El-Kelaa M’Gouna Rose Festival in Morocco
Have you ever wondered where all the roses are grown to make perfume? The French Perfumers in the 1940’s built distilleries in Morocco in the Dades Valley area to produce rose oil and rose essence from the Rosa Damascene. Considered by the Berber culture as a very feminine flower and called ‘Queen of flowers’. This small pink rose is a hybrid derived from Rosa Gallica and Rosa Moschata.
The area that grows the most roses for rose oil, perfume, dried rose buds and petals suitable for food production is Kelaa-des-Mgouna a town in Dades Valley often called simply the ‘Valley Of the Roses’ where the roses grow wild everywhere in hedgerows and in and around other crops rather than as a crop such as lavender farms in France.
The flowers are used for the fine quality of perfume they contain and as they are edible they are also used to make food products. Morocco is the third largest producer of the Rosa Damascene for perfume after Turkey and Bulgaria.
Legend tell us that the rose has been celebrated in Morocco since its arrival in the 10th century. Each year The Ministry of Agriculture and Fisheries in Morocco, hold a festival to celebrate the region’s famous perfume industry at the end of the rose harvest.
Rose farmers from across the country meet to celebrate the year’s crops, to celebrate the beauty of nature, and drink to a “rosy” year. This usually occurs in early May, dependant on the date of the last harvest.
The Festival includes feasts in a large souk or bazaar with folk dancing, markets, a procession and a shower of rose petals over the crowds. There are many events to highlight Berber culture as well as the more serious side of scientific seminars and conferences on the perfume rose industry. This year ‘The House of The Rose’ was opened. A huge development to provide a museum, exhibition centre, admin offices and a conference centre.
Rose oil is expensive because it takes 3000 kilograms of rose petals to make 1 litre of rose oil and as well, the distillation and extraction processes are also expensive. Nonetheless, the oil is highly desirable and sort after for the for the rich qualities and perfume it contains.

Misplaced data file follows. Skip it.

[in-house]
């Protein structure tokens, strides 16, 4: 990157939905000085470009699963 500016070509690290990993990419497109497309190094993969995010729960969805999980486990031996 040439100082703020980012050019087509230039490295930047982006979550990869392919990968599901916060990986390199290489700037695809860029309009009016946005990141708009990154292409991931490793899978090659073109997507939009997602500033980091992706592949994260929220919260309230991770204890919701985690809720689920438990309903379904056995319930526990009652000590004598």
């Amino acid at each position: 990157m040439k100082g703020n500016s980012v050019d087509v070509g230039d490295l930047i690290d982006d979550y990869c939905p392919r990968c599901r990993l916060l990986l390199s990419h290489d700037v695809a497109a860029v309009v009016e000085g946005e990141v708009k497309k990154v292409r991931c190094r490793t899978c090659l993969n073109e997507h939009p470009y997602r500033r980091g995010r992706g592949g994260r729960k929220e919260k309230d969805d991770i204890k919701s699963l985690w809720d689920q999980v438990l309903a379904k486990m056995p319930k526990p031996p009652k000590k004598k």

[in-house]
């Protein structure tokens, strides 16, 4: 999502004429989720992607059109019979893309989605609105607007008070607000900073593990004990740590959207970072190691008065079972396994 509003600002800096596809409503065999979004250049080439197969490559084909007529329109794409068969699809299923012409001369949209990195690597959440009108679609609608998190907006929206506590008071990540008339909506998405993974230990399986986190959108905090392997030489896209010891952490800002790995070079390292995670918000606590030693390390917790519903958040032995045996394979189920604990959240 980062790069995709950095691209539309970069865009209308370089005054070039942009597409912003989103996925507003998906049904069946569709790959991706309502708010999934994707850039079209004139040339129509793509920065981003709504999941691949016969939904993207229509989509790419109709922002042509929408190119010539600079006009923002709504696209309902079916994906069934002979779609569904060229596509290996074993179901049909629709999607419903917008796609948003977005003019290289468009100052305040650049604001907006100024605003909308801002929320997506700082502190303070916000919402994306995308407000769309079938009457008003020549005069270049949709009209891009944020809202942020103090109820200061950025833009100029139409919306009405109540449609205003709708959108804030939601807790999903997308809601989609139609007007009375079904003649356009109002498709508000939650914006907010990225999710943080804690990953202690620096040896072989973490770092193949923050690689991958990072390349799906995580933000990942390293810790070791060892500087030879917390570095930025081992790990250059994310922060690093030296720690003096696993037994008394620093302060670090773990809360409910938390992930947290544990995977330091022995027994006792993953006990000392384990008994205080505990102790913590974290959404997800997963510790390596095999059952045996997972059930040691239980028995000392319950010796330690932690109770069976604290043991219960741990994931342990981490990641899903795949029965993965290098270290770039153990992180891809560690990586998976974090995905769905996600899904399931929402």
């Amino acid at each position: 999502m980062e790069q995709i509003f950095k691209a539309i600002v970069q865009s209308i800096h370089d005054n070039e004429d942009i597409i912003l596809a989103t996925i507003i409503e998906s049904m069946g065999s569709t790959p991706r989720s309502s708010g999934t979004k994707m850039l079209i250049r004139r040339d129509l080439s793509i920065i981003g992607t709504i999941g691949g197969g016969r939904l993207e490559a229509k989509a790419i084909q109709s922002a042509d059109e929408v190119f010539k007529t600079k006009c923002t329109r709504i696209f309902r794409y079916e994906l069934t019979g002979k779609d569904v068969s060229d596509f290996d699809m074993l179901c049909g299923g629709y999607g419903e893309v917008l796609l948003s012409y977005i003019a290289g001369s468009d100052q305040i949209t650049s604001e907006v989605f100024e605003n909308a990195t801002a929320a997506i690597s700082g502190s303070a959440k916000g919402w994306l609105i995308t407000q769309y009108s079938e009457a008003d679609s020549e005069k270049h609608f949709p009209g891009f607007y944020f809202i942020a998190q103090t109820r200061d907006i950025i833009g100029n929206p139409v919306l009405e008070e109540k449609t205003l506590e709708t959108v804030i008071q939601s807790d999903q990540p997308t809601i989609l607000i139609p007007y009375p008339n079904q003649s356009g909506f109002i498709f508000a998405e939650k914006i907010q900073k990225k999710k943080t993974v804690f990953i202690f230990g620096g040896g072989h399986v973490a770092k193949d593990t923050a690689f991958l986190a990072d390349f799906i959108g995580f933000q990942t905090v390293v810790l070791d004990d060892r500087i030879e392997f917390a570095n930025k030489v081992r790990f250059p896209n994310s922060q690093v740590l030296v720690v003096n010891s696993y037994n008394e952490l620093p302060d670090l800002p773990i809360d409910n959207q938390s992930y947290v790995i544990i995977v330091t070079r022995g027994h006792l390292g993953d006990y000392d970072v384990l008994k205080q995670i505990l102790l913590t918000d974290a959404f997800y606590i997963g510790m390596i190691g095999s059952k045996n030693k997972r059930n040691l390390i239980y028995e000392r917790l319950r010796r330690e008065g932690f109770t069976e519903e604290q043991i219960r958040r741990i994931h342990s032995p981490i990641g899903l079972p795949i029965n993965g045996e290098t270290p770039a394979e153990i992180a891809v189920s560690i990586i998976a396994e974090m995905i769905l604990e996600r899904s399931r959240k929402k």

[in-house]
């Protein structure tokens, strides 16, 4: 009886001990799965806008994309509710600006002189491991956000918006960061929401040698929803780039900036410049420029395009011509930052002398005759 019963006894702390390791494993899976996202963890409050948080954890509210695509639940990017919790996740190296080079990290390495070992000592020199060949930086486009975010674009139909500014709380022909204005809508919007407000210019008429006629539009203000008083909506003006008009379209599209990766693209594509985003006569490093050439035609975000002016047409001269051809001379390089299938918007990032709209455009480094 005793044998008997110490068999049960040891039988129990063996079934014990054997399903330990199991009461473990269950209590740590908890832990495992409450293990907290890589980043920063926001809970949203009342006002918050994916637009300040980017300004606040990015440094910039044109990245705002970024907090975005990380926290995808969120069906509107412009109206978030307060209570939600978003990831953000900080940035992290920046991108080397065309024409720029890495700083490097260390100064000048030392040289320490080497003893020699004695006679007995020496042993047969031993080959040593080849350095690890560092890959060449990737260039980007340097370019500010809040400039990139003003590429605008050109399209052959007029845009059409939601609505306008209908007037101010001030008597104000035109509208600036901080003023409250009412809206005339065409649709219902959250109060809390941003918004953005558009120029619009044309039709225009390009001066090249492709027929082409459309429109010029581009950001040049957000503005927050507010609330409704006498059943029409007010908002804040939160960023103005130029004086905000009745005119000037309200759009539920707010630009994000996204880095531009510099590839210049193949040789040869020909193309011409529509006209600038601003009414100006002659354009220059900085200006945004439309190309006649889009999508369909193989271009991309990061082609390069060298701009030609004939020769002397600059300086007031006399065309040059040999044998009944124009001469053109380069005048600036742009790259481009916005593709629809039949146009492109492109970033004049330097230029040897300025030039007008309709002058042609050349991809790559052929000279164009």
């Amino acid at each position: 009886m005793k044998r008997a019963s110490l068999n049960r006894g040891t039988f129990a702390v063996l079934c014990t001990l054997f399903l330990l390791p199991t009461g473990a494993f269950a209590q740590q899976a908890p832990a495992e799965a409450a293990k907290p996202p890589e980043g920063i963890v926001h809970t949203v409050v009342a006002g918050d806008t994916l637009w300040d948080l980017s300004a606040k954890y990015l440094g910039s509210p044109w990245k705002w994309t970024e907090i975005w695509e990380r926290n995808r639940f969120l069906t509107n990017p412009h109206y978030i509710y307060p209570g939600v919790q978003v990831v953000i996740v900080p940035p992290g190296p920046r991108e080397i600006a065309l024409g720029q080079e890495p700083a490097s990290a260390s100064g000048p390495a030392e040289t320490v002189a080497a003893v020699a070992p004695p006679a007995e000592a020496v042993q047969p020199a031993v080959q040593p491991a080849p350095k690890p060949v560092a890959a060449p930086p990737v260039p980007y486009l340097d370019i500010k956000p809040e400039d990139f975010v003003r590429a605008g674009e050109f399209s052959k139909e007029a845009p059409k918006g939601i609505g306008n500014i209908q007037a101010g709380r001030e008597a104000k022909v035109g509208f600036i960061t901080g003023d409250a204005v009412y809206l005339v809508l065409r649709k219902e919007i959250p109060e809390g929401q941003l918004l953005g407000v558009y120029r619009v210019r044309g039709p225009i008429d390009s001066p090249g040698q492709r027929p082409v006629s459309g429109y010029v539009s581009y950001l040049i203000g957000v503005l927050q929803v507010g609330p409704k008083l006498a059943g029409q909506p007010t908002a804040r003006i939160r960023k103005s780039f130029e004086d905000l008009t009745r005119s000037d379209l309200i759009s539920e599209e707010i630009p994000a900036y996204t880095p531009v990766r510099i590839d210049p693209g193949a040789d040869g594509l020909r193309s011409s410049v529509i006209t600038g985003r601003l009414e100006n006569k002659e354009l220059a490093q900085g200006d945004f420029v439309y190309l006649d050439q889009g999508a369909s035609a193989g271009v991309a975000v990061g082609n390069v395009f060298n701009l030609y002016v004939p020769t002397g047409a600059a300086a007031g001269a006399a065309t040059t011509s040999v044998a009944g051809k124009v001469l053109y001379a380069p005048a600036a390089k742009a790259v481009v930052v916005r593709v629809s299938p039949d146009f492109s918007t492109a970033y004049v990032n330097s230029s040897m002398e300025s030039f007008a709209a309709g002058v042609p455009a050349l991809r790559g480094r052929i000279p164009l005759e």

The rose oil or essence is used to make tea, to flavour various foods and to make a sweet preserve called Gulquand. There are four thousand two hundred kilometers of rose hedges that can only produce one thousand four hundred liters of the product. This tradition of farming the Damask rose has been going on for centuries because the Dades Valley has a bioclimate suitable for growing roses including cooler temperatures than further into the Sahara.
Morocco has three large rose production centres and many smaller ones with 15 distilleries across the country. They produce over 3000 tons of perfume roses per year.
The roses were initially produced to make rose water and dried rose buds for food and cooking although now there are a multitude of products made from the oil and petals. Perfumes, face creams, medicine, rose water and other food products like jams and rose syrup.
The Rose Festival is a hugely popular celebration in Morocco and an extremely pretty visual feast. Imagine miles of pink tulle, women and children with rose petal garlands, men with roses behind each ear or white turbans on and masses of rose petals and roses growing everywhere. Not only a sight to behold but a feast for all the senses as the air itself is filled with the perfume of rosewater. Also an added bonus is the beauty of the surrounding countryside of the Draa Valley and the Atlas mountains that make the festival a great destination for travellers too. The festival attracts more than twenty thousand people to the Valley each year. A ‘Miss Rose’ is selected for the procession and there is a huge amount of fun and festivities for locals and tourists alike.
Content Di Baker